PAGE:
ADAPT TO THE AGE & ECOSYSTEM OF IMPULSE PURCHASE
Luxury brands were slow to enter the digital space. The experience of purchasing a luxury good is as paramount as the good itself. Luxury brands have struggled to replicate the same experience online, as the seemingly democratic Internet should be fundamentally at odds with the exclusivity of luxury.
Though unable to ignore the power of e-commerce in China, many brands have chosen to setup flagship stores in JD and Tmall, establish social commerce capabilities on WeChat, and seed content into the social commerce space of Little Red Book.
Signing away part of their power, luxury brands must then be prepared to learn to play by the rules of China’s Internet giants. Initially, having the badge appeal of the brand was enough to draw interest. But now, as e-commerce evolves from “product-centric” ecosystem where people searched for the brands & goods they had in mind, to a “discovery-centric” ecosystem where algorithms, content seeding, and social recommendations takes the user from product discovery all the way to purchase. The e-commerce ecosystem has evolved its role from bottom of the marketing funnel to enabling the entirety of the marketing funnel on one single platform.
Users no longer log on with intent but browse e-commerce as a leisure activity. Impulse purchase of luxury goods on e-commerce has doubled from 2012 to 2018 (Bain), one in two of their luxury purchases are decided in a single day (McKinsey).
Flagship stores on e-commerce platforms have already become the most important channel for some brands, as they reserve even exclusive product launches and launch online fashion shows with Alibaba.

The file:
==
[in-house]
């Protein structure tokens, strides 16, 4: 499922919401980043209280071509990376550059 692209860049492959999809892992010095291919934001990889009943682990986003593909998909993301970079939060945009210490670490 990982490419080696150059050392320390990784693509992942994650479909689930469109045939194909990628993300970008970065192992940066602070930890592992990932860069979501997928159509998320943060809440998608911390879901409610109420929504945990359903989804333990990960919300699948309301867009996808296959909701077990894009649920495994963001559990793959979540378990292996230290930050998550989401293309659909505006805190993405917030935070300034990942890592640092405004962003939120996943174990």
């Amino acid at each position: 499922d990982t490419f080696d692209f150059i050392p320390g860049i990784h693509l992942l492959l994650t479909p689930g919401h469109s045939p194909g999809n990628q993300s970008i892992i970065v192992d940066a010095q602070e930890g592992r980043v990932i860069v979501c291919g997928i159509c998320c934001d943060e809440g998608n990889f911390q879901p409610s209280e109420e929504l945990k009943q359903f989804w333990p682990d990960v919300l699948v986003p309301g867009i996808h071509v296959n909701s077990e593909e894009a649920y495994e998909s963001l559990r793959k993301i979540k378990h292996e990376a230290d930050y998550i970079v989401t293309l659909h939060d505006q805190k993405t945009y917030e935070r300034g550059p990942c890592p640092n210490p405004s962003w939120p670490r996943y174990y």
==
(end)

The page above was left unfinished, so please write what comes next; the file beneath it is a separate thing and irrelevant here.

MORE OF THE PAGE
One of the e-commerce tactics that is furthering impulse purchases is livestreaming.
Alibaba’s Taobao Marketplace generated more than 100 billion RMB in livestream sales, a 400% y.o.y. increase.
Li Jiaqi known as the “Lipstick King” of China sold more than 100 million RMB worth of product in just 6 minutes on his 2019 11.11 pre-sale livestream. With COVID-19, brands sought to enlist Li Jiaqi to bolster their online sales. He was even the face of a livestream to raise funds for Wuhan. Li’s rate card has risen to 100,000 RMB for a 10-minute livestream in response to the anticipated ROI (Caixin).
As COVID-19 lowers intent for luxury purchases, the right tactics can foster impulse purchases to trigger bursts of growth.
FROM GLOBAL MAISONS TO LOCAL BOUTIQUES
Luxury brands initially scored big in Asia by building the idealized image of aspirational European culture. But now it’s the brands that combine their heritage with local culture that truly enjoys success.
Take Hermes, famous for its Birkins – but makes everything from Asian-style fans to mahjong sets.
It is not a diffusion of decisions from global headquarters that trickles down to each local store. Each store director visits the Paris HQ twice a year, not just to learn but also to feedback. Those top performing Chinese store directors, of course have a lot more sway, but this ultimately means the seemingly random Asian-themed Hermes products are created from consumer feedback. Coupled with using Chinese designers, Hermes both retains its heritage yet evolves to fulfill the needs of its Asian customers.
Financial Times reported Hermes as being the most profitable luxury brand in 2019 with 34.8% profit margin. WWD reported a Hermes store in Guangzhou reopened earlier this month, with 19 million RMB in sales during its reopening day, with enthusiastic customers documenting their purchase experience on Little Red Book.